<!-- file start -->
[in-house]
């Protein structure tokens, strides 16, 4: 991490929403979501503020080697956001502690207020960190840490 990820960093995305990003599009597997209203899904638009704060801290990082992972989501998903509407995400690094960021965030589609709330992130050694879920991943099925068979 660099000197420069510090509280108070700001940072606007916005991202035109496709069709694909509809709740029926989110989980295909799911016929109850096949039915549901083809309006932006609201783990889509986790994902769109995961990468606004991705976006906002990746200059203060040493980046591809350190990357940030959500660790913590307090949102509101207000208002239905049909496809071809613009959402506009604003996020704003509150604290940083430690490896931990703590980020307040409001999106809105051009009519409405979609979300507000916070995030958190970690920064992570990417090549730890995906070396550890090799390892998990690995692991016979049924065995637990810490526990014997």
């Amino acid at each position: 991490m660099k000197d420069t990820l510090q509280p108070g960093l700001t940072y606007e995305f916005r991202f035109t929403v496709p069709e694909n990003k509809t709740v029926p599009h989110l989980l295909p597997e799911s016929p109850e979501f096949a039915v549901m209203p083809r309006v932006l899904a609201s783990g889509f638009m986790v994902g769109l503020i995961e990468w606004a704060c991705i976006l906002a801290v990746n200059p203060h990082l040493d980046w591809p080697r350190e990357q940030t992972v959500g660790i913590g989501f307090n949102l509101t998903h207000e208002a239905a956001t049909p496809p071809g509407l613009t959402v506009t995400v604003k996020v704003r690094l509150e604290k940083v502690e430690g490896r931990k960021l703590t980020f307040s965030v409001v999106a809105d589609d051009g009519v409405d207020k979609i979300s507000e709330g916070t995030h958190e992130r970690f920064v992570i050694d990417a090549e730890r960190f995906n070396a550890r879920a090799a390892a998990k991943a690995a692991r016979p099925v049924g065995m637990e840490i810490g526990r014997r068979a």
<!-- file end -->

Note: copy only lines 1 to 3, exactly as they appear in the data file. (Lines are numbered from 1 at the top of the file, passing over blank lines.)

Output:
[in-house]
């Protein structure tokens, strides 16, 4: 991490929403979501503020080697956001502690207020960190840490 990820960093995305990003599009597997209203899904638009704060801290990082992972989501998903509407995400690094960021965030589609709330992130050694879920991943099925068979 660099000197420069510090509280108070700001940072606007916005991202035109496709069709694909509809709740029926989110989980295909799911016929109850096949039915549901083809309006932006609201783990889509986790994902769109995961990468606004991705976006906002990746200059203060040493980046591809350190990357940030959500660790913590307090949102509101207000208002239905049909496809071809613009959402506009604003996020704003509150604290940083430690490896931990703590980020307040409001999106809105051009009519409405979609979300507000916070995030958190970690920064992570990417090549730890995906070396550890090799390892998990690995692991016979049924065995637990810490526990014997």
């Amino acid at each position: 991490m660099k000197d420069t990820l510090q509280p108070g960093l700001t940072y606007e995305f916005r991202f035109t929403v496709p069709e694909n990003k509809t709740v029926p599009h989110l989980l295909p597997e799911s016929p109850e979501f096949a039915v549901m209203p083809r309006v932006l899904a609201s783990g889509f638009m986790v994902g769109l503020i995961e990468w606004a704060c991705i976006l906002a801290v990746n200059p203060h990082l040493d980046w591809p080697r350190e990357q940030t992972v959500g660790i913590g989501f307090n949102l509101t998903h207000e208002a239905a956001t049909p496809p071809g509407l613009t959402v506009t995400v604003k996020v704003r690094l509150e604290k940083v502690e430690g490896r931990k960021l703590t980020f307040s965030v409001v999106a809105d589609d051009g009519v409405d207020k979609i979300s507000e709330g916070t995030h958190e992130r970690f920064v992570i050694d990417a090549e730890r960190f995906n070396a550890r879920a090799a390892a998990k991943a690995a692991r016979p099925v049924g065995m637990e840490i810490g526990r014997r068979a």